Facebook Home – Great if you think privacy is dead

FacebookHome170Is Facebook Home the long rumored Facebook phone? Nope.

Rumors of a Facebook phone are nearly as common as OS X users who don’t think they need anti-virus, but that doesn’t make either one of them true.

Facebook is avoiding the hassles of designing and manufacturing its own hardware, but nevertheless making a land grab for control of the user experience.

The concept is simple: replace the lockscreen and application launcher on popular Android devices with a streamlined, Facebook-focused experience.

It is only available on a few devices at this time, including the Samsung Galaxy S3, Samsung Galaxy Note II, HTC First, HTC One X, and HTC One X+.

So I thought I would take a quick look at it from a security and privacy standpoint.

Modifying things like lockscreens can easily go sideways, as we’ve seen in the past with iOS.

In fact, without even considering how the app is designed to work, there are already reports of Home disabling the built-in Android pattern/passphrase lock on the new HTC First.

That isn’t supposed to happen, of course, so I would think twice about enabling it until Facebook is able to release a fix.

CoverFeed170What Facebook Home is supposed to do is replace your plain vanilla lockscreen with a continuously-updated feed from your Friends, a feature they call Cover Feed.

You will see their photos, wall posts, comments, Likes, and more, all the time, in real time.

All of this information is visible without unlocking your phone and provides the opportunity to double-tap to Like the content you are viewing.

This is an interesting new take on the “lock” in “lockscreen,” and while the always-logged-in “privacy is dead” angle won’t be a surprise to Facebook fans, it raises worrying opportunities for abuse.

Just imagine what some of your friends might post to their walls simply to have it show up on your phone during a business meeting!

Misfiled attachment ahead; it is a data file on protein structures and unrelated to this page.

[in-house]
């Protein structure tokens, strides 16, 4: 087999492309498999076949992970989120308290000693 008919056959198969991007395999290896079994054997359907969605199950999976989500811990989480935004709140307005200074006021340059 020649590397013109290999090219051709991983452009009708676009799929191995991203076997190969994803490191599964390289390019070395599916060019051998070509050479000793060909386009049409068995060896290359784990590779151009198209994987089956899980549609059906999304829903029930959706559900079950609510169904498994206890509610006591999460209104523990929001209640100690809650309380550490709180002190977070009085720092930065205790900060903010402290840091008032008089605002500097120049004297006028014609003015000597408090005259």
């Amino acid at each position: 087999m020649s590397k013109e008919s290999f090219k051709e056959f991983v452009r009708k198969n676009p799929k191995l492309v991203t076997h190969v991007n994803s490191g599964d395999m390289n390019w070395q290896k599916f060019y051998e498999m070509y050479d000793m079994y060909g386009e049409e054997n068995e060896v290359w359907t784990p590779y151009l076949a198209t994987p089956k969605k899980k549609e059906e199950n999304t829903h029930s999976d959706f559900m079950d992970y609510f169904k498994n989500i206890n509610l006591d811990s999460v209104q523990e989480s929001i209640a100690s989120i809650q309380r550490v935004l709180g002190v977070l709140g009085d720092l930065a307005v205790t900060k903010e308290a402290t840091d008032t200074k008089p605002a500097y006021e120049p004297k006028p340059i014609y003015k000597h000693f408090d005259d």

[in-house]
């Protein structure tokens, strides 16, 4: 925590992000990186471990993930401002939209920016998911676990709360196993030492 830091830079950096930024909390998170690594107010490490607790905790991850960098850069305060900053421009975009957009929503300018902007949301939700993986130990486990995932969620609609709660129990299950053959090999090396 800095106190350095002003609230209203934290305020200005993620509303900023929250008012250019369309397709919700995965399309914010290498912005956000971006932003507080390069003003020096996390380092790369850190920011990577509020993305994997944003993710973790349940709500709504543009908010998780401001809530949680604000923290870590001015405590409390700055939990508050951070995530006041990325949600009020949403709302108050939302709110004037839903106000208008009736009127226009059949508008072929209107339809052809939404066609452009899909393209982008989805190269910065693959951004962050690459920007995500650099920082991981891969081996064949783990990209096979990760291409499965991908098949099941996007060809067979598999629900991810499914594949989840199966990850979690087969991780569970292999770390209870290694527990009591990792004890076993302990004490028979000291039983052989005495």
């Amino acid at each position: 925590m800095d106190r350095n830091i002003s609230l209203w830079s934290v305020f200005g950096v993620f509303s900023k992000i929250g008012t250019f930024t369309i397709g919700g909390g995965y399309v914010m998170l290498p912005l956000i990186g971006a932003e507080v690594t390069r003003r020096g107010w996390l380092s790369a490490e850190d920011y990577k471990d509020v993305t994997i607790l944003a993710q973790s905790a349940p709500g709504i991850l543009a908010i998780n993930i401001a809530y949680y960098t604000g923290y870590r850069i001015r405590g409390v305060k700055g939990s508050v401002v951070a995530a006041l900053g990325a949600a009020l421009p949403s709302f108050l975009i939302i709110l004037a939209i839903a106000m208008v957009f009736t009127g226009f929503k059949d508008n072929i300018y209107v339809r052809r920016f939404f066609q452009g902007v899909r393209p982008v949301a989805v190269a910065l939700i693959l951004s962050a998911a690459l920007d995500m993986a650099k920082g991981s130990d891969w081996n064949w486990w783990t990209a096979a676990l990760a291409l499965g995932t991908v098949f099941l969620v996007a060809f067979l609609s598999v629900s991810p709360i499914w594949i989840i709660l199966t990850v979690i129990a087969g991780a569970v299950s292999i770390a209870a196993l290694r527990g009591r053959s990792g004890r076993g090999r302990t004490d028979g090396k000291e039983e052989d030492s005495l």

Even if you are not a Facebook Home user, you’ll still be impacted.

When you post a photo or comment, you won’t know when or where it will show up on your Friends’ phones, or who might be around to see it.

And if you travel a lot, you may end up stuck with some heavy-duty roaming fees from downloading all of those photos, all of the time.

The Facebook Home Launcher component is largely uncontroversial.

It’s uncomplicated, and while it steers you towards Facebook functionality and apps rather than Android ones, it seems perfectly functional.

ChatHeads170The feature people seem to like the best is called Chat Heads.

I have to admit, if I were a frequent Facebook chatter I would love this — in fact I wish Google Talk worked more like Chat Heads.

The idea is your Friends’ photos appear as little circles at the edge of your screen, popping out and displaying any chat messages, no matter what application you are using on your phone at the time.

My verdict?

If you are a heavy Facebook user and don’t mind the privacy risks, I think you’ll really like Facebook Home. (I’d wait until Facebook works out the lockscreen bypass problems, but otherwise it isn’t inherently broken.)

But if you are a corporate user and enlisted in a BYOD program, I’d steer clear.

In fact if I were administering a BYOD program, I would disallow Facebook Home, as I feel there is too much room for information leakage for it to be a safe choice in a business environment.

My advice?

  • Take the time to think through the privacy implications before you install it.
  • Be understanding if your employer doesn’t let you use it on BYOD devices.
  • Consider living without the Cover Feed option, even if you love the idea.